We reported a few days ago that the shadow home secretary and Labour MP Diane Abbott spoke at a Labour fringe event to say that there should be ‘all-black candidate shortlists’ for certain elections to increase the representation of ethnic minorities in the House of Commons.
One of our readers has been in touch, and he feels that just making this statement may be encouraging an illegal act to take place.
While anything legal of this nature will always be subject to a great deal of debate and interpretation, he feels that there would be a ‘clear case’ because of other legal cases that have occurred in the past.
It is important to point out here that while it probably wouldn’t be illegal to make the statement itself, he feels that equality laws would be broken if the Labour Party went ahead and implemented her ideas.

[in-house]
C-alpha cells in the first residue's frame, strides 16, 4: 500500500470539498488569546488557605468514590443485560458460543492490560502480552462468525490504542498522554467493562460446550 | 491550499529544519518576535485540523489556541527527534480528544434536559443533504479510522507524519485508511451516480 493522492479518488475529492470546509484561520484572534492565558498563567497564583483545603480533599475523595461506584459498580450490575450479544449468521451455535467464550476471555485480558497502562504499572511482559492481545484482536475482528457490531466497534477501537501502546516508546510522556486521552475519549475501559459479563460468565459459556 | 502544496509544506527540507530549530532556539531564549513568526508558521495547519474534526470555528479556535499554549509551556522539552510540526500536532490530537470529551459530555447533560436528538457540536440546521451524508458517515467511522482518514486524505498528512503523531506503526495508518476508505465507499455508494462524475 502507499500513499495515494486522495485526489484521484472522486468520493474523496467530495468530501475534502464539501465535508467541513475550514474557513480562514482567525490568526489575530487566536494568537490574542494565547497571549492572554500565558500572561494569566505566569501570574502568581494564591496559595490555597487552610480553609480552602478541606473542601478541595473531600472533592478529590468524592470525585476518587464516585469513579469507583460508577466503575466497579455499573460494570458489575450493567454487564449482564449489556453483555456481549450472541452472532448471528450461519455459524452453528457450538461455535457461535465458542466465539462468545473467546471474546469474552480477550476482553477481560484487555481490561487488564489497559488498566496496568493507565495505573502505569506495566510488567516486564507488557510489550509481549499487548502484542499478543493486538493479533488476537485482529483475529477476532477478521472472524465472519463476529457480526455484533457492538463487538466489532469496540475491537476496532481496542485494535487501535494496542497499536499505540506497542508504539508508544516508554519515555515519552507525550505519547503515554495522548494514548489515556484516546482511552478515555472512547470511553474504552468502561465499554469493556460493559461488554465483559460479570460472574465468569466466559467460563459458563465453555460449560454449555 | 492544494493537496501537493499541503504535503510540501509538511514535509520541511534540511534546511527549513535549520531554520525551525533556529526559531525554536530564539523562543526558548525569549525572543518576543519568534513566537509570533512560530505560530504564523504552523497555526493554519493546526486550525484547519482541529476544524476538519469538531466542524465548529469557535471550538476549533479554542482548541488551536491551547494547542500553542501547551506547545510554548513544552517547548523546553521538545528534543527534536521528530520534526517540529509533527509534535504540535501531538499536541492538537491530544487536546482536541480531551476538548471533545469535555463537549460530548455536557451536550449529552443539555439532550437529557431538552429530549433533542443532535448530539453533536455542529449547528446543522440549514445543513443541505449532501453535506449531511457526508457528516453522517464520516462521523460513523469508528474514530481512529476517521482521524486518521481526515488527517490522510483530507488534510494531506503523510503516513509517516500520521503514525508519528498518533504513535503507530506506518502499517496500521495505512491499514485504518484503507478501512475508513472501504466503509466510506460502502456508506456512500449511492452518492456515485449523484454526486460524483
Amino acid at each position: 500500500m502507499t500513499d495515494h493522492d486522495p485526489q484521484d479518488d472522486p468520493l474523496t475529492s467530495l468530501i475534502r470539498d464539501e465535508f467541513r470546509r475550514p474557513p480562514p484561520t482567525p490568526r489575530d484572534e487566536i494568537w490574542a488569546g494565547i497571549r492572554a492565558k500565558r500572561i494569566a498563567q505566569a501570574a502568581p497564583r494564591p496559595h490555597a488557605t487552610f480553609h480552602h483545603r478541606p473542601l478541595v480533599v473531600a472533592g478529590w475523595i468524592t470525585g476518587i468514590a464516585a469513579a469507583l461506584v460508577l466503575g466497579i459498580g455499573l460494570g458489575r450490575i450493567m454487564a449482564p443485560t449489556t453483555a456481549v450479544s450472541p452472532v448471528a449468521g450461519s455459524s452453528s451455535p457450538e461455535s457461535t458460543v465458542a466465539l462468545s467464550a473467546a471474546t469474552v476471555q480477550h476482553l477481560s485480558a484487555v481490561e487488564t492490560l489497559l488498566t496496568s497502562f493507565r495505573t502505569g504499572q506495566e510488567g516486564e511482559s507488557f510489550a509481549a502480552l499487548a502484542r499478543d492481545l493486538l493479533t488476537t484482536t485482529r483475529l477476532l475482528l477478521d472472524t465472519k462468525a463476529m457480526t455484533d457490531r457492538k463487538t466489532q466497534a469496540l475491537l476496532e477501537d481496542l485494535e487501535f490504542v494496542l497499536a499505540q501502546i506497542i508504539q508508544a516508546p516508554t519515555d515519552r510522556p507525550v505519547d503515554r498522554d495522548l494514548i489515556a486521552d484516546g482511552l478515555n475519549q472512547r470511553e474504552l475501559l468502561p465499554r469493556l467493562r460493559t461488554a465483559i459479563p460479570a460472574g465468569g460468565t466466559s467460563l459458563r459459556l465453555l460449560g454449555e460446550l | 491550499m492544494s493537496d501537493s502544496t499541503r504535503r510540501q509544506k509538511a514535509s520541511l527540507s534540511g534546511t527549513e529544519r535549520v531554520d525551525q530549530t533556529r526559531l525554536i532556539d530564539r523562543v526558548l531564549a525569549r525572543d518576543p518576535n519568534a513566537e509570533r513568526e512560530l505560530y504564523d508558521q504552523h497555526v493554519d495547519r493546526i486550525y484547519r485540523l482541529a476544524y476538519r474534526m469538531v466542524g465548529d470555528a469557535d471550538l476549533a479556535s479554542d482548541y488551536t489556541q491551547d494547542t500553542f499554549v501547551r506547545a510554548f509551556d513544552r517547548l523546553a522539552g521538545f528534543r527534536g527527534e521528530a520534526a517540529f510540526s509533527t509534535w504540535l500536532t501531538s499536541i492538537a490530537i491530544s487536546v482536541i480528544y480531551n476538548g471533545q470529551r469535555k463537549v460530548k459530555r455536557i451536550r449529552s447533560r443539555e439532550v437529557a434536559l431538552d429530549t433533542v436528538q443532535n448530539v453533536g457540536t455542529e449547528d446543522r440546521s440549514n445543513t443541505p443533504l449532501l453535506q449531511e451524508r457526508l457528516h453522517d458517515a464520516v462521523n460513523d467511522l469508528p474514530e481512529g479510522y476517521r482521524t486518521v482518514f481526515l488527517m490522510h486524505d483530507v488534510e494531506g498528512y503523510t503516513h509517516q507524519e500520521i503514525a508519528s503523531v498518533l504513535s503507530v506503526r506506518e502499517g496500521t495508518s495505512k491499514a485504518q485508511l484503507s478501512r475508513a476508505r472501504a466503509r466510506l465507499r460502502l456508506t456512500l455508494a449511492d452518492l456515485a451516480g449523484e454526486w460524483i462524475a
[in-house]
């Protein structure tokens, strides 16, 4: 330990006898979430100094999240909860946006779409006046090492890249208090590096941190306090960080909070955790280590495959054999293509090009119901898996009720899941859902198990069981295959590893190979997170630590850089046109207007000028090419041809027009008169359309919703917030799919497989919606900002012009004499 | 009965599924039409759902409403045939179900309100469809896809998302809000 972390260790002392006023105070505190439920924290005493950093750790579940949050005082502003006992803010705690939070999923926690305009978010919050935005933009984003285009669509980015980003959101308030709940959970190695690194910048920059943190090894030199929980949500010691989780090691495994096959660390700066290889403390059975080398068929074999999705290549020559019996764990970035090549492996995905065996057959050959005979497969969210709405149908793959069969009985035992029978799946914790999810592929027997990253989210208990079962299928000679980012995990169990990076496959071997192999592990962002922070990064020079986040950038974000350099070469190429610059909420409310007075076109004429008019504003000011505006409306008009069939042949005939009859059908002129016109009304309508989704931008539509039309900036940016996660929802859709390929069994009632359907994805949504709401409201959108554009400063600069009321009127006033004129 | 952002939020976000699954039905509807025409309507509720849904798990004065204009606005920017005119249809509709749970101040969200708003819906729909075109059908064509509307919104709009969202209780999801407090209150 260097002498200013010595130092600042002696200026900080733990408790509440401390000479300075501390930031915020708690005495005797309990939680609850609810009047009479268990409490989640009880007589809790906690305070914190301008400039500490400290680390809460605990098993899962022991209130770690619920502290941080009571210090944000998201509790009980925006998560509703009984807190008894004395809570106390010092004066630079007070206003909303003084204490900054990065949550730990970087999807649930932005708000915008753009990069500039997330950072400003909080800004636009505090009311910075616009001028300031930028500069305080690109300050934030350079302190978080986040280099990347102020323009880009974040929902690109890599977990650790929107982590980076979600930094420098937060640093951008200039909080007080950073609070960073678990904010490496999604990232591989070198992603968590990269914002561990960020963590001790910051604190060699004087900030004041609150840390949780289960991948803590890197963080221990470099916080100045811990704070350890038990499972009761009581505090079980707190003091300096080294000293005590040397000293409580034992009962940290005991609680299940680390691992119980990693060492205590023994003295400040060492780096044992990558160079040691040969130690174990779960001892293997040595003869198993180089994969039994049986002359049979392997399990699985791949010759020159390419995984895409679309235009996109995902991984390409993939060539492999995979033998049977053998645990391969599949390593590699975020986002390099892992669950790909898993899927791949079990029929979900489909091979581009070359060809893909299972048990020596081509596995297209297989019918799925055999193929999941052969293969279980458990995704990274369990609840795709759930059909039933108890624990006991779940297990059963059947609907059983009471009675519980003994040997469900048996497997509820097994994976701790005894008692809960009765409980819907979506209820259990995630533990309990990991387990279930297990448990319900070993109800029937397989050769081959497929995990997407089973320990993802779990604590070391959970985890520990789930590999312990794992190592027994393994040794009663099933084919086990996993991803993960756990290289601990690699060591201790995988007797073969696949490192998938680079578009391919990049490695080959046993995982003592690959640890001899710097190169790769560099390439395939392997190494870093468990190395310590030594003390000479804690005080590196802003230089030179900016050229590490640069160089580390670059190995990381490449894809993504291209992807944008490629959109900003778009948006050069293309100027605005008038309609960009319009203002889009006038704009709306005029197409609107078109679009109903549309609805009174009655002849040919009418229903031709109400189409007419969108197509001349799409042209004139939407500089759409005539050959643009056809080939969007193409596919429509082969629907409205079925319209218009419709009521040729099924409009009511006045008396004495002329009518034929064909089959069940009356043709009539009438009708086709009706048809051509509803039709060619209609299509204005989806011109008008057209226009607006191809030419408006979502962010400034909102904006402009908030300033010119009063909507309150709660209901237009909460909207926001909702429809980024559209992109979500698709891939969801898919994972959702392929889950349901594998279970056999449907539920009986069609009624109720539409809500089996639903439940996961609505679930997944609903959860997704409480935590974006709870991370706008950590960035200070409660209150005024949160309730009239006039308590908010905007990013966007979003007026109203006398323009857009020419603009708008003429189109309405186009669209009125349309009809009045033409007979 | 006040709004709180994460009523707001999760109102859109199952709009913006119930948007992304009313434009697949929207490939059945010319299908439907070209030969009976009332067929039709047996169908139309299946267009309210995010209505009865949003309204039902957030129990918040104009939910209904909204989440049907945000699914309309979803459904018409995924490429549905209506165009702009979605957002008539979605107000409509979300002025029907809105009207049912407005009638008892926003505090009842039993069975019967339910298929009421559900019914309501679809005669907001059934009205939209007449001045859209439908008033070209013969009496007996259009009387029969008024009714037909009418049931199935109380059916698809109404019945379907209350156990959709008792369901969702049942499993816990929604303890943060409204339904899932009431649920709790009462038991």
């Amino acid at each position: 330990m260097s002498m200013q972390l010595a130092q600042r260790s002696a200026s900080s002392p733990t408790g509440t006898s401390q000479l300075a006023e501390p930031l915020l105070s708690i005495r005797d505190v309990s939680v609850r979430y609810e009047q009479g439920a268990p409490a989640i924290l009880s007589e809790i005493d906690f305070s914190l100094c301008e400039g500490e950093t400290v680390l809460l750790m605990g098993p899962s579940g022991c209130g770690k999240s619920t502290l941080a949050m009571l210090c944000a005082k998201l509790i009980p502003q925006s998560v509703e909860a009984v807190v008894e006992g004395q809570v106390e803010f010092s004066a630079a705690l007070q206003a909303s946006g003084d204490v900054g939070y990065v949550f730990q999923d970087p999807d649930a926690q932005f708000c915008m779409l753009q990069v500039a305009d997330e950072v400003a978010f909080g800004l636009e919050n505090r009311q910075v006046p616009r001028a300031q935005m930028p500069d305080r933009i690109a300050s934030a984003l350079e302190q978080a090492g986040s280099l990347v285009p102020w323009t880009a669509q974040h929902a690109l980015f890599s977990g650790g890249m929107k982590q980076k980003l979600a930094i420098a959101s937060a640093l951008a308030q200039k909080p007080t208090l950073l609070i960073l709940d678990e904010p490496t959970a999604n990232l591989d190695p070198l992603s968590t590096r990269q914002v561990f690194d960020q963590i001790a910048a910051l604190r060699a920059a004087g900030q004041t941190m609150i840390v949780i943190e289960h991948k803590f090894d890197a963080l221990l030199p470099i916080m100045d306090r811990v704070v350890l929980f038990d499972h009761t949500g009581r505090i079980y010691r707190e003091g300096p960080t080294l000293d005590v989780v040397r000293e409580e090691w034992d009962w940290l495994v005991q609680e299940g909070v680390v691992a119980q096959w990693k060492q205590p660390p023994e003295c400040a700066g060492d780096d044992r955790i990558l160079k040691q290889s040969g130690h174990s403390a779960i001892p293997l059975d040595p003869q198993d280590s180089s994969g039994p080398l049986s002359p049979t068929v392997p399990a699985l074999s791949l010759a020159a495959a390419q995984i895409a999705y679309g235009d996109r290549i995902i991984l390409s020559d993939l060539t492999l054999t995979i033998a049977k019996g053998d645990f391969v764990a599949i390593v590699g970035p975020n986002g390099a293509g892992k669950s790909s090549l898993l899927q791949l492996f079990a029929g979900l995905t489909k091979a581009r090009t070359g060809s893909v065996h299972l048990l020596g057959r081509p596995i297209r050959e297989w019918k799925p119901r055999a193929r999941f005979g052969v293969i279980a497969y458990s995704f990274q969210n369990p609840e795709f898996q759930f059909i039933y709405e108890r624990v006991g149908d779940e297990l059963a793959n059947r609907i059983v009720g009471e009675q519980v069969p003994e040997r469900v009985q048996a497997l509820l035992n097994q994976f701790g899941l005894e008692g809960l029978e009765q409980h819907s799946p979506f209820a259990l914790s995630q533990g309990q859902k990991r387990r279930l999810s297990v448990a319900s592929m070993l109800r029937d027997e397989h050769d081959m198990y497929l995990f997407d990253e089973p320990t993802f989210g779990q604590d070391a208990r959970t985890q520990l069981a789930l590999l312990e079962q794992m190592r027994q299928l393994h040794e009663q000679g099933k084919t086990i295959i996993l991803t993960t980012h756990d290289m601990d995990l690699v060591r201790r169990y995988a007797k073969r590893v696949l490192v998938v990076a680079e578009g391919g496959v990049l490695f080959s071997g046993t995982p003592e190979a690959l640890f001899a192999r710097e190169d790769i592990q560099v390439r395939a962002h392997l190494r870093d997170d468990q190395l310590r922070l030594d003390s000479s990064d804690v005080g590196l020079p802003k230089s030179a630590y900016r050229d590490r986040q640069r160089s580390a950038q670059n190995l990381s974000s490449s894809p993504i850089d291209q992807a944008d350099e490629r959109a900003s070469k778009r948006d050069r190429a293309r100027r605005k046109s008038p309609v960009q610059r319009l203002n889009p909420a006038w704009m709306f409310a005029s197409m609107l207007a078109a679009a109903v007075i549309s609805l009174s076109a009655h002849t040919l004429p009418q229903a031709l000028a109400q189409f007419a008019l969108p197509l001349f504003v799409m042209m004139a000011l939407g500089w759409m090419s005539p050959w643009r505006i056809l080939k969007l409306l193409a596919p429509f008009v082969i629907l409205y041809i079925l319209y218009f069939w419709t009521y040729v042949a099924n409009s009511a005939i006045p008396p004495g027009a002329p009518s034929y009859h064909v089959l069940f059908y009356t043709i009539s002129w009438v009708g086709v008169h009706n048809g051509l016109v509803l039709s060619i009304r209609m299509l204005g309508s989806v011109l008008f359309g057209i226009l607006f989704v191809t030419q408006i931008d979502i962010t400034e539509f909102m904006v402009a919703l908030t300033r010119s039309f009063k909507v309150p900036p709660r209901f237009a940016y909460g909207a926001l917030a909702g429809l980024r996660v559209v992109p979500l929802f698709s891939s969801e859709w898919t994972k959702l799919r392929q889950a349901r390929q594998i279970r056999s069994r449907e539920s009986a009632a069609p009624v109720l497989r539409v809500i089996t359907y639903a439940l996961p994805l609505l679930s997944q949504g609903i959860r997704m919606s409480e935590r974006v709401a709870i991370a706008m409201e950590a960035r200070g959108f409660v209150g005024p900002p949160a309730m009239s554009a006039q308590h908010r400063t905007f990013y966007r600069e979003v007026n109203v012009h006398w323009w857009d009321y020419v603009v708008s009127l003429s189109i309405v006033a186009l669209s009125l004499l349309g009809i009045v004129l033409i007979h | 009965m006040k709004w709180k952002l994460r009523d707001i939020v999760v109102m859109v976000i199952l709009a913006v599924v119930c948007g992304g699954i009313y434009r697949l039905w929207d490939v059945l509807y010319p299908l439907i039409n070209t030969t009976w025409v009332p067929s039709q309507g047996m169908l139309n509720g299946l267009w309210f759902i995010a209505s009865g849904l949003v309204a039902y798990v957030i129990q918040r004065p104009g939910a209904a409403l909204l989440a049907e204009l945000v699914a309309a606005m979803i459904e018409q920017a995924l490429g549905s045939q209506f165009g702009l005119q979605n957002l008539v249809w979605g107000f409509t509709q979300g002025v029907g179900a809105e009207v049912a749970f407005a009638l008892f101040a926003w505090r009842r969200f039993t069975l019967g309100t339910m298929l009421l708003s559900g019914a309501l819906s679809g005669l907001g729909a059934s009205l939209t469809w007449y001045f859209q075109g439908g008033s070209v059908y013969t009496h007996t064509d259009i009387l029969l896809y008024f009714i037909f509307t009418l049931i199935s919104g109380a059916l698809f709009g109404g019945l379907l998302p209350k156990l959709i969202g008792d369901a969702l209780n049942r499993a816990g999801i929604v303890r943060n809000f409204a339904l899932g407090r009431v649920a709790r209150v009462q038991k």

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In the article “Diane Abbott just said she wants to BAN WHITE CANDIDATES from standing in certain election,” I feel it is of some crucial importance that the article be updated to stipulate that if Labour does as Diane Abbott suggests, the Labor Party would be in federal violation of the UK Equality Act of 2010.
Chapter 2 Prohibited conduct, Section 13 Direct discrimination, Sub sections 1 and 5.
“(1)A person (A) discriminates against another (B) if, because of a protected characteristic, A treats B less favourably than A treats or would treat others.”
“(5)If the protected characteristic is race, less favourable treatment includes segregating B from others.”
All of this presumably would open another whole legal can of worms, as many would argue that if Labour were to be found guilty of breaking equality laws, those investigating may pinpoint statements like Diane Abbott’s as being the root cause of encouraging this illegal behaviour.
At the very least, it would be classed as irresponsible.
It’s well-worth considering how it would be treated if it were the other way around, such as a demand for all-white candidates.
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